I remember in college when my campus pastor mentioned Brandon, thinking maybe we would be a good match for each other. My immediate response was, “Yeah right, he’ll never leave Pomaria!” Part of this quick response was because I could never have imagined myself living in such a small rural town, but also because I was fairly certain I wouldn’t be living in the US much longer. I already had my dreams set on serving through a program called Young Adults in Global Mission (YAGM) following college graduation and I was pretty sure I would spend most of my 30s traveling, not making much money, and serving through different programs that would help me see the world and experience new places and people.
When I think back, most of those visions of my 30s have actually come true, just maybe not in ways I expected.
The irony is not lost on me. I get it, it’s funny because now I DO live in Pomaria. But, throughout our entire relationship, Brandon has always been super understanding and supportive of my love for travel. On our honeymoon, he knew I wouldn’t want to do the touristy things, but instead would want to walk around and talk to local people, so that was the plan. He booked through a program on the island to do just that and have a local show us their home. After we had been married 6 months, he traveled to England with me for a wedding. And around our first anniversary the two of us traveled to Palestine and Israel for a class I was taking in seminary. Although he much prefers to have two feet firmly planted on the ground in Newberry County, he went. There was a small piece of me that definitely wondered if I was giving up some of my dreams by moving to Pomaria and “settling down.” Little did I know how many new, exciting, and wonderful opportunities would present themselves to me without even leaving our little piece of land. Opportunities to meet people from different cultures and countries and to offer to them a piece of their home. For these unexpected adventures, I am so grateful!
This past weekend was a perfect example of this. At the church I previously worked at, there was a young man who was a senior in high school when I began working there. He was only in youth group for 6 months before he headed to college. At some point during his college career, I’m not 100% sure of all the details, he traveled to Honduras with a group from his University. One trip turned into two, which then turned into three and now his life will likely be filled with trips to and from Honduras because, while there, he met an incredible young woman. Long story short, they are now married and live here in the midlands. I can’t even begin to imagine what that must be like for her, to be so far away from family, to be in a place that does not speak her native language, and to be in a place that is so vastly different from where she grew up. Yet, every time I have ever been around her, she is smiling an infectious smile that brightens up the room.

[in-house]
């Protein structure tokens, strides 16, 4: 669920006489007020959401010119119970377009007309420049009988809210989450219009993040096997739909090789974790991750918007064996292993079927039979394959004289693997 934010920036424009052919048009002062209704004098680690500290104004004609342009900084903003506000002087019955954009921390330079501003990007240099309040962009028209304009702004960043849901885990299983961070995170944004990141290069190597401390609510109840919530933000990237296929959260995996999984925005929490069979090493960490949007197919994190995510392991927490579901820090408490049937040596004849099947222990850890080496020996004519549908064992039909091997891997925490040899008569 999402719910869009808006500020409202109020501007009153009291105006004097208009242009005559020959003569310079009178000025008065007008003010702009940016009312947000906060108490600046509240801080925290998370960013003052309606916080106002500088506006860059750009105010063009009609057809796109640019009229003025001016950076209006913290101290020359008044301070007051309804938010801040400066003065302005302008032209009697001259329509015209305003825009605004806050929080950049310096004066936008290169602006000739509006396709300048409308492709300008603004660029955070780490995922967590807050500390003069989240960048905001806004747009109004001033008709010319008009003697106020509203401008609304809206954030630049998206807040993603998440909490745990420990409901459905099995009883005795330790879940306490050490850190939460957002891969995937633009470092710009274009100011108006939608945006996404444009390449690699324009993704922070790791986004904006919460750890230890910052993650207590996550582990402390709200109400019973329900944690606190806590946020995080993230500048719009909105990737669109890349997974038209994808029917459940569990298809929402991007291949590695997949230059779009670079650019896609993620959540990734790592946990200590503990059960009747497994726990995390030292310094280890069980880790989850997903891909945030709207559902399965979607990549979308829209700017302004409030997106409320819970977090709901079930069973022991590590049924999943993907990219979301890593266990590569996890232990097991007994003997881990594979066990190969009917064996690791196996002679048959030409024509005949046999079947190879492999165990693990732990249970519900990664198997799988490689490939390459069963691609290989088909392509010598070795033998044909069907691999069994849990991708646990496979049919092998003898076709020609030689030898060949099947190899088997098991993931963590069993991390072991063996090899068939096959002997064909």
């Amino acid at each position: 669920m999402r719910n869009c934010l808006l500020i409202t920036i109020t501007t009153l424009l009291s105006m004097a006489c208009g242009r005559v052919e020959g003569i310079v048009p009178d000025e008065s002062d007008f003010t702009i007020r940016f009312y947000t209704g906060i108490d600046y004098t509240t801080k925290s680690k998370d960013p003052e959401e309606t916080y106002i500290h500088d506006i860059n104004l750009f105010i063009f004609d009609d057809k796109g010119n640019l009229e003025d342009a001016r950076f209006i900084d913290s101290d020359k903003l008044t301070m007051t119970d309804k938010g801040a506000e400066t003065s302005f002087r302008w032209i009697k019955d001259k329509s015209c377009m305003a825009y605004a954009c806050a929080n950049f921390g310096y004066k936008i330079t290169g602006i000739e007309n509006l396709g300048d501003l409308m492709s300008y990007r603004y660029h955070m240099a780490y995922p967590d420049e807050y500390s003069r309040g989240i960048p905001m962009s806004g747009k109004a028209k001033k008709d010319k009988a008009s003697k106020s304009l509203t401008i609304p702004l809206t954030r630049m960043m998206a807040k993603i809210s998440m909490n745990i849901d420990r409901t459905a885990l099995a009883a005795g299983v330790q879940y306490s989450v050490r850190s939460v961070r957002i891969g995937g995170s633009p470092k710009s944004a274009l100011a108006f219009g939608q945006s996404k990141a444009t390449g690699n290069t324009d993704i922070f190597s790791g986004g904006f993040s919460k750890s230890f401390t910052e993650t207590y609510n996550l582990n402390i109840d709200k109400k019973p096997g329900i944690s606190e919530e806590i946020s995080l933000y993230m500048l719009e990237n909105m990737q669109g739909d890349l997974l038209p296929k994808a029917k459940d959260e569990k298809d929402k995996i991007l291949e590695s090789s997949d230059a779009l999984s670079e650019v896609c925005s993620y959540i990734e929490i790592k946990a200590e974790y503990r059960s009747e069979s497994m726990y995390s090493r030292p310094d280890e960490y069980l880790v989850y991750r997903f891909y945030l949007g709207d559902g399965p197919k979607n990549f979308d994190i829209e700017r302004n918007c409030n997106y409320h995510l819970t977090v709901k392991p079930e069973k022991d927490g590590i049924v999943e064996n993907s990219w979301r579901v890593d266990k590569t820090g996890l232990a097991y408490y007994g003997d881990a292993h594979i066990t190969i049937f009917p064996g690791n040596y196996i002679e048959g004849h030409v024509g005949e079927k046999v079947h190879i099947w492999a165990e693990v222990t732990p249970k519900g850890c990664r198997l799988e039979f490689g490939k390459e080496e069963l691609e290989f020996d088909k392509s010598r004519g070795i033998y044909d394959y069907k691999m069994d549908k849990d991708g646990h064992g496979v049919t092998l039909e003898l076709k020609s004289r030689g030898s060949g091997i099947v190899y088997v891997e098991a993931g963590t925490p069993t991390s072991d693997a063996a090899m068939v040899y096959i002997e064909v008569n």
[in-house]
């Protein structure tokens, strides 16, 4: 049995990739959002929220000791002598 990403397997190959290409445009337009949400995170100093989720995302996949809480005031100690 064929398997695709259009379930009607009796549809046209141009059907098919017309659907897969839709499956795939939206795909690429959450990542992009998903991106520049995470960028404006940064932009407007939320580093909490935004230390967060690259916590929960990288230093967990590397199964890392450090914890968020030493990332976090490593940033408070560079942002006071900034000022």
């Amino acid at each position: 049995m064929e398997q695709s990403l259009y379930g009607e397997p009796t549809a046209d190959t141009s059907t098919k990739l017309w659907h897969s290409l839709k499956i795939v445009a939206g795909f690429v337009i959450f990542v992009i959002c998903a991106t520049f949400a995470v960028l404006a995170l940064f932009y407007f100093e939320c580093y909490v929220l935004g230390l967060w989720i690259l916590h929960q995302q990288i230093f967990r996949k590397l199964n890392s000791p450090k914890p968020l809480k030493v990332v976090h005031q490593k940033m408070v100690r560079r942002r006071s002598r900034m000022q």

Well, she apparently shared with her husband, my former youth, that the chicken from the grocery store here just really never compared to that from her home in Honduras. My former youth’s mother suggested he reach out to me to see if maybe there was a chicken Brandon and I might have on the farm they could have or know someone who did. Oh my gosh! Of course! Brandon and I were through the roof excited they would reach out to us! Of course we can help! So, on Saturday, they came out to the farm and we gave them a live chicken. She wanted to do the entire process herself – just like home.
This is not the first time we have had a family come out to the farm in hopes of creating a little piece of home in this foreign place. One time we had a Muslim family come out to the farm. They were coming around the time of an Islamic festival when they would traditionally slaughter a goat. The family was from Pakistan but was in Columbia, SC while the father and son attended the University of South Carolina. There was a bit of comical miscommunication, but eventually it was apparent that this family wanted to do the entire process at the farm under a tree in one of our pastures. Brandon told them of course. From the porch he watched as the father and son cleaned their hands and arms, removed their shoes, prayed, and then, in the most peaceful slaughter Brandon says he’s ever witnessed, they killed the animal. The wife and daughters joined them under the tree with tea while they continued to skin the animal and cut up the meat to transport back to downtown Columbia where they would enjoy the meat with their friends.
Everyone has to eat. No matter their language or religion. And if you ask me, we as Americans could learn a lot from the vast majority of the world and the ways in which they are connected to their food. Silly, naive, college Sarah had no idea. No idea of the ways in which the world would be seen and experienced from our pastures. I may have been reluctant to “settle down” in a place like Pomaria, but there is no piece of what our life is that is settling for anything less than I dreamed, it’s just different from what I expected. I have experienced new places through these people we have met, and all while learning from them, we have had the opportunity to be a part of creating a little piece of their home here.